Moroccan Parliament Building
Why Don't Young People Vote?
My first project argues that Tunisia is a unique context where youth-led protests in 2011 led to a successful democratic transition followed by elections where voters experienced democracy for the first time. This is an ideal context for assessing the forces that explain the broader pattern of low youth voter turnout across the world. In this study, I test a variety of theories used to explain youth voter abstention such as lack of socio-demographic resources, disconnect from politics, heightened political cynicism, values and norms, and lack of mobilization efforts. Data from six different surveys show that none of these theories explain the pervasive relationship between age and voting. Thus, the puzzling nature of youth voter abstention remains unsolved despite using a rich variety of data coupled with the context that Tunisian youth were particularly “primed” for participation after the revolution.
The Impact of Descriptive Representation on Youth Turnout
My second project explores the impact of electoral reforms instated prior to Tunisia's inaugural post-revolution municipal elections that occurred in May 2018. Tunisia implemented several revisions to the electoral code that promoted youth and women engagement as political candidates. These reforms were theorized to positively impact the voter behavior of these two groups. In terms of candidates, major improvements were made in increasing the participation of women and youth. However, voter participation appeared unaffected. I investigate the efficacy of these electoral reforms that seek to promote inclusiveness by using original survey data that includes an experiment measuring the impact of descriptive representation on positive evaluations of candidates coupled with election data from Tunisia's Independent High Authority for Elections (ISIE). I find that the increased presence of youth candidates had little impact on youth in general, but had a significant impact among young females. This study is currently under review at Electoral Studies.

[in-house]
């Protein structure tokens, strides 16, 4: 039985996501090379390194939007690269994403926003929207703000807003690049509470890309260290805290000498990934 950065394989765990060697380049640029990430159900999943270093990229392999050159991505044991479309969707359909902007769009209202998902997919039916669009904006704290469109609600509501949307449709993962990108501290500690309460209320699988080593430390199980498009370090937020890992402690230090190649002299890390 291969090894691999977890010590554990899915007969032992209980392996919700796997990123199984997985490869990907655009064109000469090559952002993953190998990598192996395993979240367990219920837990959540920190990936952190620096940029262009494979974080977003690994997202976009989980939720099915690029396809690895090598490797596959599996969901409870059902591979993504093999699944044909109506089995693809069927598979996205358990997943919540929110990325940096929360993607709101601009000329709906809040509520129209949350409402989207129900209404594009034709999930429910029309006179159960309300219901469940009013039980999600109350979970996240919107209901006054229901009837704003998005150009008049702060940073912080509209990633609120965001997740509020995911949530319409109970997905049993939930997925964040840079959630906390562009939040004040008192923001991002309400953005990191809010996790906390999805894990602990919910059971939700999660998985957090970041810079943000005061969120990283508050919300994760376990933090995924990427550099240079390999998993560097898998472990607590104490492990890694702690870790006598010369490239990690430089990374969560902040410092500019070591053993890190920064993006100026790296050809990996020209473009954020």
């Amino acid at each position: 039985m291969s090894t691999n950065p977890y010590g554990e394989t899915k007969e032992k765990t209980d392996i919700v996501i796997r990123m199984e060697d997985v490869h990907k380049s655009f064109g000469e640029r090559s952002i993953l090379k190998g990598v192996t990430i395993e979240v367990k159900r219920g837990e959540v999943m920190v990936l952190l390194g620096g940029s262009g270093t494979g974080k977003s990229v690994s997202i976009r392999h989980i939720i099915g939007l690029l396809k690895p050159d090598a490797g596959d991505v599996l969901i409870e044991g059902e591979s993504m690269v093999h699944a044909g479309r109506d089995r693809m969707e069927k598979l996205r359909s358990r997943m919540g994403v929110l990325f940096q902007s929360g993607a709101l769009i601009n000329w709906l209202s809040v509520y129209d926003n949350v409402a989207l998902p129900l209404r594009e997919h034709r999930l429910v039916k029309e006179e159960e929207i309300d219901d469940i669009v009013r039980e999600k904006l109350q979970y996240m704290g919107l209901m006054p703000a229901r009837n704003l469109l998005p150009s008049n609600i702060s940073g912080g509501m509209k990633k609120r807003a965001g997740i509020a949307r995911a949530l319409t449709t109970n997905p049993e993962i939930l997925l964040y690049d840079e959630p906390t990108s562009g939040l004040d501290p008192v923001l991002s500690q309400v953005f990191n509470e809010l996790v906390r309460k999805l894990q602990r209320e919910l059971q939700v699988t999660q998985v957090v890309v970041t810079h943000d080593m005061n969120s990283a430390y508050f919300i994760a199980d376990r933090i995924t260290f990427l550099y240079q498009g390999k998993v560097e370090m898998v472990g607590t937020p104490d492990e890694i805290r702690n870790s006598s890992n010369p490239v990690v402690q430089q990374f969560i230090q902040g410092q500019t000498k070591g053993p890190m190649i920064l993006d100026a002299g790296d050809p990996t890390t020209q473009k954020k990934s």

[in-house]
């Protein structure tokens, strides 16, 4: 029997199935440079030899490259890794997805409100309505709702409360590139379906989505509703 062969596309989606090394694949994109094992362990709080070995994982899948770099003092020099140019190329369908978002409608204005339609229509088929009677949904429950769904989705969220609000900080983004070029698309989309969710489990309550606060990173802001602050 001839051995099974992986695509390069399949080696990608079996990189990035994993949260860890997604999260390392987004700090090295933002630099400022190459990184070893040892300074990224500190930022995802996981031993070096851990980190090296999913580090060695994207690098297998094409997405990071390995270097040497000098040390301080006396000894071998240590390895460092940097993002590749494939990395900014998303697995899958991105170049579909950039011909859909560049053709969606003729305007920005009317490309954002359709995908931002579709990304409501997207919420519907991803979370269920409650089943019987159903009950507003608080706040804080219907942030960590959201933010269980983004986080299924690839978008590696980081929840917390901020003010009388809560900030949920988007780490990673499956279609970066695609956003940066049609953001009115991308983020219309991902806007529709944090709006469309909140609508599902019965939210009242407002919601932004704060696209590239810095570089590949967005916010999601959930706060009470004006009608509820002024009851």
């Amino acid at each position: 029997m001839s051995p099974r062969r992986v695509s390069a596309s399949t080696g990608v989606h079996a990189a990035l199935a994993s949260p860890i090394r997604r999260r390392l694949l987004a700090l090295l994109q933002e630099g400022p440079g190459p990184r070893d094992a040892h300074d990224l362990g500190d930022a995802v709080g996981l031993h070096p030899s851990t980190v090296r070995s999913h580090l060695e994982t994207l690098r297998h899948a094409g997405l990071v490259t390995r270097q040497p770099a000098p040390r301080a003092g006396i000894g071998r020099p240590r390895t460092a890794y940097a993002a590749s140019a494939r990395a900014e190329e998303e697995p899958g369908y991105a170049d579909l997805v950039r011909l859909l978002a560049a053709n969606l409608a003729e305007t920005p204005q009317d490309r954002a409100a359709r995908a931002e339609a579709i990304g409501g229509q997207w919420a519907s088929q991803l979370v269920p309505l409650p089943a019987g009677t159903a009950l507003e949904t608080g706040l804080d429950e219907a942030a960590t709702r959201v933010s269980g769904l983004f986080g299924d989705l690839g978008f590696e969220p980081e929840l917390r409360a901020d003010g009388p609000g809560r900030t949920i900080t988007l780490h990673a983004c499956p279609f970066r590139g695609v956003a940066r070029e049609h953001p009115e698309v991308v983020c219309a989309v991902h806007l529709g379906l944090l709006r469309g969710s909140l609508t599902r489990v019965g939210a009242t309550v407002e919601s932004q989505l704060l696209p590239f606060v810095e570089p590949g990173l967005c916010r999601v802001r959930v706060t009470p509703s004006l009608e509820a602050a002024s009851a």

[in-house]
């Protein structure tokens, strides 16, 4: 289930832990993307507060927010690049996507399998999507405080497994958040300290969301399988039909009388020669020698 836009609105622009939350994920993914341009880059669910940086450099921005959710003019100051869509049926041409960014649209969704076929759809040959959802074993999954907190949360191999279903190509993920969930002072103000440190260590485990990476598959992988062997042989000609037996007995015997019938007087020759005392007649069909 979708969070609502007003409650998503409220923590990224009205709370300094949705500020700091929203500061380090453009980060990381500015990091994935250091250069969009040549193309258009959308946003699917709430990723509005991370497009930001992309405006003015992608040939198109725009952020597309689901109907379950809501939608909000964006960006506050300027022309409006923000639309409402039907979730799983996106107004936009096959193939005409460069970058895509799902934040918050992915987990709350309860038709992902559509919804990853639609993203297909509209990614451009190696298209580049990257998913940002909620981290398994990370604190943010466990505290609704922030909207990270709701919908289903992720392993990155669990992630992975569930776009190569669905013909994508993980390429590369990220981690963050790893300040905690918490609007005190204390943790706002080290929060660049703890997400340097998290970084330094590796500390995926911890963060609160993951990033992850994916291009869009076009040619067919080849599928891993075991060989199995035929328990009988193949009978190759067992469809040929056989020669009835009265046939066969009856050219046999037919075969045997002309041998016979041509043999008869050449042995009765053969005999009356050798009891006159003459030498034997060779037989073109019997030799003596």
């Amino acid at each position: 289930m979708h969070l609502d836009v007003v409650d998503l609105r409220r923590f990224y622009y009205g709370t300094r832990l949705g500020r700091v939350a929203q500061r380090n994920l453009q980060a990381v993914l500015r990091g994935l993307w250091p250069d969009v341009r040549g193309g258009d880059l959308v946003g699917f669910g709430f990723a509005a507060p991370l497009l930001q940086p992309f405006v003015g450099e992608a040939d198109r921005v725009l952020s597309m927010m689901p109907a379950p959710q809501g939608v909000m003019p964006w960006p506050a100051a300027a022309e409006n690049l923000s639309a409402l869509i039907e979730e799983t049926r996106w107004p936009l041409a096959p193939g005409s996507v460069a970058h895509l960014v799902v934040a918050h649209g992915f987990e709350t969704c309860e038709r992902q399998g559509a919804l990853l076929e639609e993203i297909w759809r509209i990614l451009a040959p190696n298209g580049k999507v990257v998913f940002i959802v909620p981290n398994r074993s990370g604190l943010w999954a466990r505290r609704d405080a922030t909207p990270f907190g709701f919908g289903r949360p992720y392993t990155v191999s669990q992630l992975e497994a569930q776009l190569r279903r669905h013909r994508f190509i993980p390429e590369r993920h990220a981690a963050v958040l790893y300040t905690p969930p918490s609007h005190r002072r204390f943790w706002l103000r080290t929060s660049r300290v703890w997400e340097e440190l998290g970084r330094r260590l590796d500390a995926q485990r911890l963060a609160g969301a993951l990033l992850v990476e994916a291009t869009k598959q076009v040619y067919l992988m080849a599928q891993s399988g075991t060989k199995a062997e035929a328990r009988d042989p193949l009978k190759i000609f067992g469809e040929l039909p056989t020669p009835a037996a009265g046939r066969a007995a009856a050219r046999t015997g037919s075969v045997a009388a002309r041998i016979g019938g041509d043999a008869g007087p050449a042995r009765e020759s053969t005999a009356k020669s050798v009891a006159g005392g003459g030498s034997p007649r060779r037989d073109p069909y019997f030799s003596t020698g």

Social Pressures to Vote in a New Democracy
My third project explores whether social norms to vote automatically manifest in a nascent democratic context. Studies in the field of political behavior argue that citizens cast a ballot due to social pressures. People are fearful of facing retribution for failing to cast ballot and/or they seek a social reward or to be in favor among their peers for doing the "right" thing. Using an original survey experiment conducted in Tunisia eight years after the revolution, I find that Tunisians feel strongly that every citizens should vote in a democracy, but they are not yet socially pressuring one another based on their voter behavior. This finding holds important implications for the study of democratization, political development, and behavior. Thus, I argue that social pressures to vote likely manifest over time and are not automatically inherent when a country democratizes.
Visiting Tunisia's Parliament Building